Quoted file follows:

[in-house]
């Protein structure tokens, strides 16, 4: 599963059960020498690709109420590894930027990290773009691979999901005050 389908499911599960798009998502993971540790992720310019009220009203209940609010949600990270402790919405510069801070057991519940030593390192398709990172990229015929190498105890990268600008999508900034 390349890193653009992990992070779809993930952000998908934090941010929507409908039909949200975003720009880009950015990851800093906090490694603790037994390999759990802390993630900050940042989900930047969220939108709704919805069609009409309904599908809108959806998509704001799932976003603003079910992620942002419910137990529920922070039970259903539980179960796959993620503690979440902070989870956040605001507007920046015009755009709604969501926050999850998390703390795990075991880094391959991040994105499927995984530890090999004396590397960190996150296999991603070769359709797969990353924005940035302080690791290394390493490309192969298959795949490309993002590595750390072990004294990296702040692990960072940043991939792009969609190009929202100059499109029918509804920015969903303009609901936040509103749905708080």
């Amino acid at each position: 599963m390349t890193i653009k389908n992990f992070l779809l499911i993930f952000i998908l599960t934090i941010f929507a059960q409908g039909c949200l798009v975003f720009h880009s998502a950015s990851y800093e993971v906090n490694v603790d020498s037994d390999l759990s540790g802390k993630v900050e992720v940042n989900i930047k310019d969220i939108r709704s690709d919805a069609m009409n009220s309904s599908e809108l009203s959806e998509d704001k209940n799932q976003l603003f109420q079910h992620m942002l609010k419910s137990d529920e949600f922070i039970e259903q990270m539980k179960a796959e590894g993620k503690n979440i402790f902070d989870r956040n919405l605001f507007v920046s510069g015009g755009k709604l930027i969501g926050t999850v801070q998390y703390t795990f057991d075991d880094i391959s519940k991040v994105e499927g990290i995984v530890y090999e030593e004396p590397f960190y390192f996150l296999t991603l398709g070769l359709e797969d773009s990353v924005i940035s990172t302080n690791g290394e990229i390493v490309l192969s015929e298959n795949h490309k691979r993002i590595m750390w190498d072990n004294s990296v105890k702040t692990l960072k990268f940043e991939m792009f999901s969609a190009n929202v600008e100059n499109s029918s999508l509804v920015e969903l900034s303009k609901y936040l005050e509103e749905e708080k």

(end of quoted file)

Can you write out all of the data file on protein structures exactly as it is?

[in-house]
């Protein structure tokens, strides 16, 4: 599963059960020498690709109420590894930027990290773009691979999901005050 389908499911599960798009998502993971540790992720310019009220009203209940609010949600990270402790919405510069801070057991519940030593390192398709990172990229015929190498105890990268600008999508900034 390349890193653009992990992070779809993930952000998908934090941010929507409908039909949200975003720009880009950015990851800093906090490694603790037994390999759990802390993630900050940042989900930047969220939108709704919805069609009409309904599908809108959806998509704001799932976003603003079910992620942002419910137990529920922070039970259903539980179960796959993620503690979440902070989870956040605001507007920046015009755009709604969501926050999850998390703390795990075991880094391959991040994105499927995984530890090999004396590397960190996150296999991603070769359709797969990353924005940035302080690791290394390493490309192969298959795949490309993002590595750390072990004294990296702040692990960072940043991939792009969609190009929202100059499109029918509804920015969903303009609901936040509103749905708080």
């Amino acid at each position: 599963m390349t890193i653009k389908n992990f992070l779809l499911i993930f952000i998908l599960t934090i941010f929507a059960q409908g039909c949200l798009v975003f720009h880009s998502a950015s990851y800093e993971v906090n490694v603790d020498s037994d390999l759990s540790g802390k993630v900050e992720v940042n989900i930047k310019d969220i939108r709704s690709d919805a069609m009409n009220s309904s599908e809108l009203s959806e998509d704001k209940n799932q976003l603003f109420q079910h992620m942002l609010k419910s137990d529920e949600f922070i039970e259903q990270m539980k179960a796959e590894g993620k503690n979440i402790f902070d989870r956040n919405l605001f507007v920046s510069g015009g755009k709604l930027i969501g926050t999850v801070q998390y703390t795990f057991d075991d880094i391959s519940k991040v994105e499927g990290i995984v530890y090999e030593e004396p590397f960190y390192f996150l296999t991603l398709g070769l359709e797969d773009s990353v924005i940035s990172t302080n690791g290394e990229i390493v490309l192969s015929e298959n795949h490309k691979r993002i590595m750390w190498d072990n004294s990296v105890k702040t692990l960072k990268f940043e991939m792009f999901s969609a190009n929202v600008e100059n499109s029918s999508l509804v920015e969903l900034s303009k609901y936040l005050e509103e749905e708080k």